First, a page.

By Terry Jones
I would like to respond to Francis Verity’s excellent blog on this subject, published on this site last week. Whilst I agree with his analysis of past trends, there are also worrying signs of a dangerous exodus of talent from the UK now as a direct result of Brexit – and in particular because of the confusion and bile developing regarding its implementation.
Firstly, a high number of medical graduates are now seeking careers abroad, favouring Australia, New Zealand and Canada rather than their native country. Foreign nationality nurses are also leaving the NHS to return home, many because they do not feel welcome here.
Secondly, many young graduates are seeking postgraduate places in foreign universities where the fees (at present) are far cheaper than in Britain and the courses are taught in English. EU universities are actively seeking students from the UK and the US to begin their research careers in places like Germany and Holland. Education abroad is also being increasingly sought after by undergraduates. Many universities in the EU now routinely teach their courses in English.
I acknowledge that these trends were evident before Brexit, but the decision to leave the EU has accelerated the flow of young talent out of the country and I do not believe this trend will manifest itself in a reverse brain drain as has happened in the past, simply because our exit from the EU is being conducted amid such confusion and angst. Brexit also threatens to bring economic chaos, rapidly declining living standards which will hit career-seeking young people, and an even more chronic lack of affordable housing and low wage economy. It will, in my opinion, lead to subsequent questions, the likes of which will be: why would a highly qualified engineer, computer scientist, doctor or commercial lawyer want to return to our shores any time soon?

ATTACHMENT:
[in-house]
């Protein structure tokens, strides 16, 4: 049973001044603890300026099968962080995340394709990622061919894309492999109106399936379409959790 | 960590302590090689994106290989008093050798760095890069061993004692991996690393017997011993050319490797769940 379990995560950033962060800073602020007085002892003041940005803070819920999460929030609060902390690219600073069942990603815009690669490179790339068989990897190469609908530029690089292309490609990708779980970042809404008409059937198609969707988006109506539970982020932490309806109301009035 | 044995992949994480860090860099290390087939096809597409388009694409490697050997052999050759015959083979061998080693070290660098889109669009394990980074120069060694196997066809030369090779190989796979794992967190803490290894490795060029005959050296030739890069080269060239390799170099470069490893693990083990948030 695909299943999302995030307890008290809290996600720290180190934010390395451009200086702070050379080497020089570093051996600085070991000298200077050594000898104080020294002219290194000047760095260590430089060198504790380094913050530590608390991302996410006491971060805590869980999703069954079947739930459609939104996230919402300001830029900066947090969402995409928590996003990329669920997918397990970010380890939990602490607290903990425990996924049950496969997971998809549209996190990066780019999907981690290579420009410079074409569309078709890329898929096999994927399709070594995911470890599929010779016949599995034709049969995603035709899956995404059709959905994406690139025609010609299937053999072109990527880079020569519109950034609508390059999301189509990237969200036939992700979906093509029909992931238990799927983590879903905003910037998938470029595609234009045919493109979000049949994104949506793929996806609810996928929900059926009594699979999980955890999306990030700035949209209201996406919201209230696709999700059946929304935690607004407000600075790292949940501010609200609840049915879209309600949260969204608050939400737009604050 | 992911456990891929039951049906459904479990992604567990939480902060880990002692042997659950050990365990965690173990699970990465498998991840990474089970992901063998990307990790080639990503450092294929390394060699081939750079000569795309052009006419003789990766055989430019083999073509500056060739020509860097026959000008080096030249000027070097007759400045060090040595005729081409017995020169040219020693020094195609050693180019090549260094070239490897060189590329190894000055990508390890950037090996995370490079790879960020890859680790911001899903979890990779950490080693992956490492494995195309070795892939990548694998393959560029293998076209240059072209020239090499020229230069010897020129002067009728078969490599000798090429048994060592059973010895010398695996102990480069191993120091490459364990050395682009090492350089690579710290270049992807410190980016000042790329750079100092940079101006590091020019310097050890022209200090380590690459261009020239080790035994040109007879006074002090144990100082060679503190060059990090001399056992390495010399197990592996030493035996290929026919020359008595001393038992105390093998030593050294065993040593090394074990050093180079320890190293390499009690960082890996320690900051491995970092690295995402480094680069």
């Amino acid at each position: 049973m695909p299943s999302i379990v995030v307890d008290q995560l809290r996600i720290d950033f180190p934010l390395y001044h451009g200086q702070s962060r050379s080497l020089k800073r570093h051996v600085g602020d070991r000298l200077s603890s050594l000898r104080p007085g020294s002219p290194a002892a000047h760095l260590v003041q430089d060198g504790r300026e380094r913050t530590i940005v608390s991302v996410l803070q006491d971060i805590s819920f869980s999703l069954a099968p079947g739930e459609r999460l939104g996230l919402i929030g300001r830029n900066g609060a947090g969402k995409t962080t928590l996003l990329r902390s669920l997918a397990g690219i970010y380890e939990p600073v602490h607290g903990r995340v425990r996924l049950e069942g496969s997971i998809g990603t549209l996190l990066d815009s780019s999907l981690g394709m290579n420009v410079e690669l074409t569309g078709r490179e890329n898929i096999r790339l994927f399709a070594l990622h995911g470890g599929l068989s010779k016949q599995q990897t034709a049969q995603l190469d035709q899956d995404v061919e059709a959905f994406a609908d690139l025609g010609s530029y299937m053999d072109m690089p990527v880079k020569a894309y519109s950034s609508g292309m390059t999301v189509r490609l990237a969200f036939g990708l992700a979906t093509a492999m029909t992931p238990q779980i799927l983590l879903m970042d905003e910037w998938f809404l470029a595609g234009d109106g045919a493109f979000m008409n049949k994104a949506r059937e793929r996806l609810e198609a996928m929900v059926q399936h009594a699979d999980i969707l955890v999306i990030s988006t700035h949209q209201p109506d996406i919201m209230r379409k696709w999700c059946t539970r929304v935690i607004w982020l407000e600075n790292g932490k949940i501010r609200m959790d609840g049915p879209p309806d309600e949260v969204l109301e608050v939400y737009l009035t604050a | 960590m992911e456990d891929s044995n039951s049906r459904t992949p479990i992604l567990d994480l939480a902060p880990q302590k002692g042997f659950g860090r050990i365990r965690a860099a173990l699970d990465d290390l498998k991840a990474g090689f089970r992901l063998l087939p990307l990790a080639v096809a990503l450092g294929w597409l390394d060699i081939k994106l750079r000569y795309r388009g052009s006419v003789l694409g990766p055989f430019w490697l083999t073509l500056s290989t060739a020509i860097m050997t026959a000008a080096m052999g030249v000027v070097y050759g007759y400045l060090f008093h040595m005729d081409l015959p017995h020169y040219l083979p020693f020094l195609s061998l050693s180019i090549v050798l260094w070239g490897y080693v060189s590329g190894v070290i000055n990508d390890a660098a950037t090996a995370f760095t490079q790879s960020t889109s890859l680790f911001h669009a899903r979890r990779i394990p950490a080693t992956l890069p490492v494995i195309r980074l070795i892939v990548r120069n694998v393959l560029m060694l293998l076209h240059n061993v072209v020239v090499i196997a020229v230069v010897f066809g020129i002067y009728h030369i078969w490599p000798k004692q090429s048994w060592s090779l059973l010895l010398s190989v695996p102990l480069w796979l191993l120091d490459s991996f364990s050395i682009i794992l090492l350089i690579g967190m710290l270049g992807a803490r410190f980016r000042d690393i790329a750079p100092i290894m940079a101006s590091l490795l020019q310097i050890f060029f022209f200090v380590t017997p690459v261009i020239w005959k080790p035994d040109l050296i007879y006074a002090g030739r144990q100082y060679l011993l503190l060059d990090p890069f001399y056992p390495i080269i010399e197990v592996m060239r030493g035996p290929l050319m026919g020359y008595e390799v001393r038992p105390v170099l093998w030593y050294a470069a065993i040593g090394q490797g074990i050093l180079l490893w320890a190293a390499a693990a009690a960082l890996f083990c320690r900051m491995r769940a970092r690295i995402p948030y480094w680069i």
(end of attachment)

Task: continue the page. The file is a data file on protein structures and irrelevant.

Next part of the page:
Terry Jones taught History to adult students taking Foundation courses at a College of Higher Education prior to their entry into full-time degree courses at Warwick and Coventry Universities. Since taking early retirement, he has travelled widely in Eastern Europe, pursuing a life-long interest in 19th and early 20th century European history. He has been a GCSE and "A" level tutor with OOL since 1996.